Love and Laughter

I have seen good relationships and bad ones. I have seen good ones turn bad and bad ones turn good. I have seen people pine for a relationship and not know why it doesn’t happen. I have seen people change, as a relationship works upon them. This piece isn’t about how to form a perfect relationship, though it may point in that direction. It’s about how relationships form by themselves. And how the good ones end up having love and laughter at their core.

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When one person does harm to another – at least, something perceived as harm by that party – they both find themselves (whether they realise it or not) in the lower reaches of an octave of a new arising. The one who feels injured stands beneath a denying force consisting of their perceived injury. And the one who caused the injury stands beneath the denying force of the lack of attention that created the opportunity for injury. The reconciling force that can help both of them is the act of forgiveness. By this, I don’t mean that one says “Sorry” but doesn’t mean it, and the other receives the apology with equally false grace but still feels aggrieved. That – of course – is only a sham forgiveness. I mean where apology is seriously given, in knowledge of and compassion for the ‘harm’ and where that compassion is received as a transformation of the perception.

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The word ‘archetype’ derives from Greek and means ‘creating kind’. From the archetype springs a whole family of similar kinds. It is not merely the first (which would be the proto-type) but the generator or pattern. It can also be the result of condensing a family of kinds down to their common or repeating aspects. It is in this last mode that we find archetypes at work in our psyche. Our minds (our brains, really) connect experiences by similarity of features. And each time we retrace those connections, we paint a little more of an archetype. Feelings of security, for example, get associated with enclosure, so we build the archetype of a walled space. Feelings of opportunity and change get associated with the idea of doorways. And so on. But we also build our world based on these archetypes, which has the effect of passing them on to new generations.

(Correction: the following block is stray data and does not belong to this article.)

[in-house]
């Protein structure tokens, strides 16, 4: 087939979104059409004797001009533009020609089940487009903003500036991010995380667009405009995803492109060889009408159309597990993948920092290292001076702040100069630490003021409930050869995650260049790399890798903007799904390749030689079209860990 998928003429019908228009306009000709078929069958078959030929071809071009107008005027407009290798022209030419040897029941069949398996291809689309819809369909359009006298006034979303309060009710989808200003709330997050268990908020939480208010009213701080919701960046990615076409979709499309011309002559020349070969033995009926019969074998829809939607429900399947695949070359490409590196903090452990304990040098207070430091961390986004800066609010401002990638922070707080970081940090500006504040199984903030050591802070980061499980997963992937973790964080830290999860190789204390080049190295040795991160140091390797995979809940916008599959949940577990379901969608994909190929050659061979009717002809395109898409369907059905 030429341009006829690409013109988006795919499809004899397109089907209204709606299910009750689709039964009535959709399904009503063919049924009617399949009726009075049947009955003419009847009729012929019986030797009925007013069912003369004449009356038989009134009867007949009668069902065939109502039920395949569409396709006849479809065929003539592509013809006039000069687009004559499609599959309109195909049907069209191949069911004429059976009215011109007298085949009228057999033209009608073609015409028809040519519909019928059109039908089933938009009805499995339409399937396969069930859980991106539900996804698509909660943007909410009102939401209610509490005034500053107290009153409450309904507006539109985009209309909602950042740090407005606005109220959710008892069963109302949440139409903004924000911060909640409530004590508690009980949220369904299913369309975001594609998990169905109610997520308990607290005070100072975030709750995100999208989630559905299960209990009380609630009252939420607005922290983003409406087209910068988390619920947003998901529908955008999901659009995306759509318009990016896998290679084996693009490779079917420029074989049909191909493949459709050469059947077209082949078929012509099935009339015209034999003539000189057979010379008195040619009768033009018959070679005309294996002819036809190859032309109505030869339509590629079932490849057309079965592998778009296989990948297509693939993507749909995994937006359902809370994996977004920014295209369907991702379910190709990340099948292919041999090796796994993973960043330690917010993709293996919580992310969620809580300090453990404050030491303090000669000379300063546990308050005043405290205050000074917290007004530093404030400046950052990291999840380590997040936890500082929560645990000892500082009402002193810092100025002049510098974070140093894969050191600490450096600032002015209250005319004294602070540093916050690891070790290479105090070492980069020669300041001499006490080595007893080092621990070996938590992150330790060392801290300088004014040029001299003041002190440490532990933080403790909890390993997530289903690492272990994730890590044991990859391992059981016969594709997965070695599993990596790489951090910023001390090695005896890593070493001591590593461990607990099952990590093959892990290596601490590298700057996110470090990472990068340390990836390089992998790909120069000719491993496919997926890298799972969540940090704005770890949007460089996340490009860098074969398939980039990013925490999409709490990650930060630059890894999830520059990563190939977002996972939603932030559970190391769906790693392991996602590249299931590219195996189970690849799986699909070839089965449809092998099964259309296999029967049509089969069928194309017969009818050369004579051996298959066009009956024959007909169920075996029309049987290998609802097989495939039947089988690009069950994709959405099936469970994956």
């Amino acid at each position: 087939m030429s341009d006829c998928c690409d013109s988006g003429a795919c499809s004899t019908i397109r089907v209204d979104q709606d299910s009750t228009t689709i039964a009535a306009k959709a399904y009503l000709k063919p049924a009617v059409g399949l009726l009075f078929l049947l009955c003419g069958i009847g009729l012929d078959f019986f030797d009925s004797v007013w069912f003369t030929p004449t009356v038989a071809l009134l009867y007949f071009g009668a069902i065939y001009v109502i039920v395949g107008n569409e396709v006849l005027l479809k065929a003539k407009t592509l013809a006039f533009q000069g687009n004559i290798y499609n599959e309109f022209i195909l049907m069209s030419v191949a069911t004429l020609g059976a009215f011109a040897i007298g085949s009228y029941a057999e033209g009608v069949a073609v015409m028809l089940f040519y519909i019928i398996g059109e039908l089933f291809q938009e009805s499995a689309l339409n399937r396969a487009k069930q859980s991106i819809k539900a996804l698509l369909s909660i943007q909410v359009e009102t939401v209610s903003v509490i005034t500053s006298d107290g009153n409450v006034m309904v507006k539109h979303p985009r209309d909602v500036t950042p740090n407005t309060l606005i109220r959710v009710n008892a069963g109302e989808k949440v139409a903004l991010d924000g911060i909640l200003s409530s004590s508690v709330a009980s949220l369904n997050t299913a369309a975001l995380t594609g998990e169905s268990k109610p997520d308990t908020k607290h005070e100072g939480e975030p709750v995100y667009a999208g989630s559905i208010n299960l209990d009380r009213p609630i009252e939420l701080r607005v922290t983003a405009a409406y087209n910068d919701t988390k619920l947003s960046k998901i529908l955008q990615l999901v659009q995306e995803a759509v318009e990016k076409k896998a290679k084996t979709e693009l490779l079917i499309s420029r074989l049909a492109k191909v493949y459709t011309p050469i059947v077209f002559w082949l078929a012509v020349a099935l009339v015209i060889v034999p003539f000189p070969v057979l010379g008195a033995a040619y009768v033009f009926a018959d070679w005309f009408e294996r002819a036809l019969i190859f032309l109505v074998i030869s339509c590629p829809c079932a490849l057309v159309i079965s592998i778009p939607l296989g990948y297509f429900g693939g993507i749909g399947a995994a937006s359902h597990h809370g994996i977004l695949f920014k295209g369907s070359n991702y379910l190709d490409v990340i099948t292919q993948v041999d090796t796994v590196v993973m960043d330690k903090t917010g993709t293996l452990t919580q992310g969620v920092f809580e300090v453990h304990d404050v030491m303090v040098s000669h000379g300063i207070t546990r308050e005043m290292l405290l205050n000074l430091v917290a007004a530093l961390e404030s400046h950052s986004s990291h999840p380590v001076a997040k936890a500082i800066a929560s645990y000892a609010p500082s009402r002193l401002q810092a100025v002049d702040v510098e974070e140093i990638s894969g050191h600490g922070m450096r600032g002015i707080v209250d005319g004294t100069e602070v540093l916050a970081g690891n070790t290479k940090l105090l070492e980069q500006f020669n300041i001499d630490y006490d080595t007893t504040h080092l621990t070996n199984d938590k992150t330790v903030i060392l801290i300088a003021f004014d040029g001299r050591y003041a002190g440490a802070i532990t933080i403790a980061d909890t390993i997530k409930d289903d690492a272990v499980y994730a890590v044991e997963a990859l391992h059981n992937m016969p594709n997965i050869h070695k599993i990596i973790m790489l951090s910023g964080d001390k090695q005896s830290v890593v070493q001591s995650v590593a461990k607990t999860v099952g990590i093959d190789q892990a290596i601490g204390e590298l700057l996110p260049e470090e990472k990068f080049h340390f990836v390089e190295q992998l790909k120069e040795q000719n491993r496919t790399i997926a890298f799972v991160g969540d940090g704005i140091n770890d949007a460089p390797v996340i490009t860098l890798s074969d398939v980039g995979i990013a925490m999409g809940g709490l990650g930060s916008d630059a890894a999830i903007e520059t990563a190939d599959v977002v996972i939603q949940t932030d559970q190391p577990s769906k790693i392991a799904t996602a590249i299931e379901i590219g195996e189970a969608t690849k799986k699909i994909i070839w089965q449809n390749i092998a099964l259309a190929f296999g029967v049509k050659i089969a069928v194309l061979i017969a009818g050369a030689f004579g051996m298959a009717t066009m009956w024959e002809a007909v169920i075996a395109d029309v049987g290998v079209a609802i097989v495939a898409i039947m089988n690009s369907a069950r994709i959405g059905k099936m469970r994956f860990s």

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Gun Controls

I don’t often find myself agreeing with right-wing politicians, but on their assertion that restricting access to guns won’t solve the problem of mass shootings, I do have to agree. Well, perhaps a qualified agreement, in that I agree they’ll still happen: just somewhat less often. It’s a little like criminalising drugs: you don’t stop the problems; all you really do is create an incentive for criminal supply. I did note the news item about a woman who saved lives by shooting a gunman. Doubtless that’s being hailed in some quarters as ‘proof’ that ordinary citizens need to be able to defend themselves and others. Well, again I would agree. It surely does make the job of the official police somewhat harder, but it also saves lives.

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Conscious Suffering

As I have written elsewhere, the human state of ‘suffering’ derives from the presence of a negative emotion. Things aren’t the way they should be, or could be, and the constant reminders of this perception cause a degree of stress in our inner world: stress that can cross into the physical body and even make us feel ill. The negative emotion or perception, in turn, arises from an attachment. When we say ‘could be’, we are really internalising that as ‘should be’. The obvious solution is to remove the attachment, but that’s easier said than done. The method proposed by esoteric science – and indeed by modern psychology – is ‘Conscious Suffering’.